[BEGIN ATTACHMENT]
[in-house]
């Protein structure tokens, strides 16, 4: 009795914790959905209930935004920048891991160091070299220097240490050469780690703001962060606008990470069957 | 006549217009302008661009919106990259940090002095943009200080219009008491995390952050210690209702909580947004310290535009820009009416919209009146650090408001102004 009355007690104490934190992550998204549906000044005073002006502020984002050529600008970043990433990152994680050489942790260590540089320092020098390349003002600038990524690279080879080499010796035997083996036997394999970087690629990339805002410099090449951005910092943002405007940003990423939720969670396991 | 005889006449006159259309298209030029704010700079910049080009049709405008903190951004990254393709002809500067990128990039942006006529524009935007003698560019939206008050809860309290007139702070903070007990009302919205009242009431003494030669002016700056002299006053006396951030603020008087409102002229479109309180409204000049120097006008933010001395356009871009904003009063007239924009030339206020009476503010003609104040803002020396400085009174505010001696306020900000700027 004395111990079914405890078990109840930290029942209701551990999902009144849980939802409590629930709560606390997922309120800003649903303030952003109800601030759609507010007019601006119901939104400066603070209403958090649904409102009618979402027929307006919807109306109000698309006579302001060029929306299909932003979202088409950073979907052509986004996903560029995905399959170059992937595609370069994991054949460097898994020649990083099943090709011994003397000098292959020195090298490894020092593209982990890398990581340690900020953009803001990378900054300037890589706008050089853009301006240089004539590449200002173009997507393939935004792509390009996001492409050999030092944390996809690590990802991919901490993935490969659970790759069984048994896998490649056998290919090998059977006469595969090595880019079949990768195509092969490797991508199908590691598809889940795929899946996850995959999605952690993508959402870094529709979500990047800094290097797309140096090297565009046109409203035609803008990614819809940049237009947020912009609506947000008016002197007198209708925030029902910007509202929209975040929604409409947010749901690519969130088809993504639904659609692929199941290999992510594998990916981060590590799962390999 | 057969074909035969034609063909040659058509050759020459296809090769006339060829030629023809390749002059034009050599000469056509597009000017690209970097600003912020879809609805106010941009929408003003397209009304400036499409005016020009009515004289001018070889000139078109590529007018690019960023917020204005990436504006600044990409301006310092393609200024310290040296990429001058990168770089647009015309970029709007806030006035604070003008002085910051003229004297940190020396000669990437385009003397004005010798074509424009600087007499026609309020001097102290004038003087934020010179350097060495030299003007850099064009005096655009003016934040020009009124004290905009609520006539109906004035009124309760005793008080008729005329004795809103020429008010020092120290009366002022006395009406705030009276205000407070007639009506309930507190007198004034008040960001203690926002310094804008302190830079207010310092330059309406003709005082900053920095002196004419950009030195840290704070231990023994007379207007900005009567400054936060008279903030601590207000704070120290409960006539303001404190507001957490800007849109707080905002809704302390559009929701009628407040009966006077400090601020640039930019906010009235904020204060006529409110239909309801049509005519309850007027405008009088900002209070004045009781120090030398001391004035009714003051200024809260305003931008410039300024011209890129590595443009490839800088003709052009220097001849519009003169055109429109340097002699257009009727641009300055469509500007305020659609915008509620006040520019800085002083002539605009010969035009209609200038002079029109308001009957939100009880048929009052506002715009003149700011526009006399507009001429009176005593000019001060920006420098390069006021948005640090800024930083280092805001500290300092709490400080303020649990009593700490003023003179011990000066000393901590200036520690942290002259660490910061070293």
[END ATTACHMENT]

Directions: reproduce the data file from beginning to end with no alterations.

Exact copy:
[in-house]
């Protein structure tokens, strides 16, 4: 009795914790959905209930935004920048891991160091070299220097240490050469780690703001962060606008990470069957 | 006549217009302008661009919106990259940090002095943009200080219009008491995390952050210690209702909580947004310290535009820009009416919209009146650090408001102004 009355007690104490934190992550998204549906000044005073002006502020984002050529600008970043990433990152994680050489942790260590540089320092020098390349003002600038990524690279080879080499010796035997083996036997394999970087690629990339805002410099090449951005910092943002405007940003990423939720969670396991 | 005889006449006159259309298209030029704010700079910049080009049709405008903190951004990254393709002809500067990128990039942006006529524009935007003698560019939206008050809860309290007139702070903070007990009302919205009242009431003494030669002016700056002299006053006396951030603020008087409102002229479109309180409204000049120097006008933010001395356009871009904003009063007239924009030339206020009476503010003609104040803002020396400085009174505010001696306020900000700027 004395111990079914405890078990109840930290029942209701551990999902009144849980939802409590629930709560606390997922309120800003649903303030952003109800601030759609507010007019601006119901939104400066603070209403958090649904409102009618979402027929307006919807109306109000698309006579302001060029929306299909932003979202088409950073979907052509986004996903560029995905399959170059992937595609370069994991054949460097898994020649990083099943090709011994003397000098292959020195090298490894020092593209982990890398990581340690900020953009803001990378900054300037890589706008050089853009301006240089004539590449200002173009997507393939935004792509390009996001492409050999030092944390996809690590990802991919901490993935490969659970790759069984048994896998490649056998290919090998059977006469595969090595880019079949990768195509092969490797991508199908590691598809889940795929899946996850995959999605952690993508959402870094529709979500990047800094290097797309140096090297565009046109409203035609803008990614819809940049237009947020912009609506947000008016002197007198209708925030029902910007509202929209975040929604409409947010749901690519969130088809993504639904659609692929199941290999992510594998990916981060590590799962390999 | 057969074909035969034609063909040659058509050759020459296809090769006339060829030629023809390749002059034009050599000469056509597009000017690209970097600003912020879809609805106010941009929408003003397209009304400036499409005016020009009515004289001018070889000139078109590529007018690019960023917020204005990436504006600044990409301006310092393609200024310290040296990429001058990168770089647009015309970029709007806030006035604070003008002085910051003229004297940190020396000669990437385009003397004005010798074509424009600087007499026609309020001097102290004038003087934020010179350097060495030299003007850099064009005096655009003016934040020009009124004290905009609520006539109906004035009124309760005793008080008729005329004795809103020429008010020092120290009366002022006395009406705030009276205000407070007639009506309930507190007198004034008040960001203690926002310094804008302190830079207010310092330059309406003709005082900053920095002196004419950009030195840290704070231990023994007379207007900005009567400054936060008279903030601590207000704070120290409960006539303001404190507001957490800007849109707080905002809704302390559009929701009628407040009966006077400090601020640039930019906010009235904020204060006529409110239909309801049509005519309850007027405008009088900002209070004045009781120090030398001391004035009714003051200024809260305003931008410039300024011209890129590595443009490839800088003709052009220097001849519009003169055109429109340097002699257009009727641009300055469509500007305020659609915008509620006040520019800085002083002539605009010969035009209609200038002079029109308001009957939100009880048929009052506002715009003149700011526009006399507009001429009176005593000019001060920006420098390069006021948005640090800024930083280092805001500290300092709490400080303020649990009593700490003023003179011990000066000393901590200036520690942290002259660490910061070293």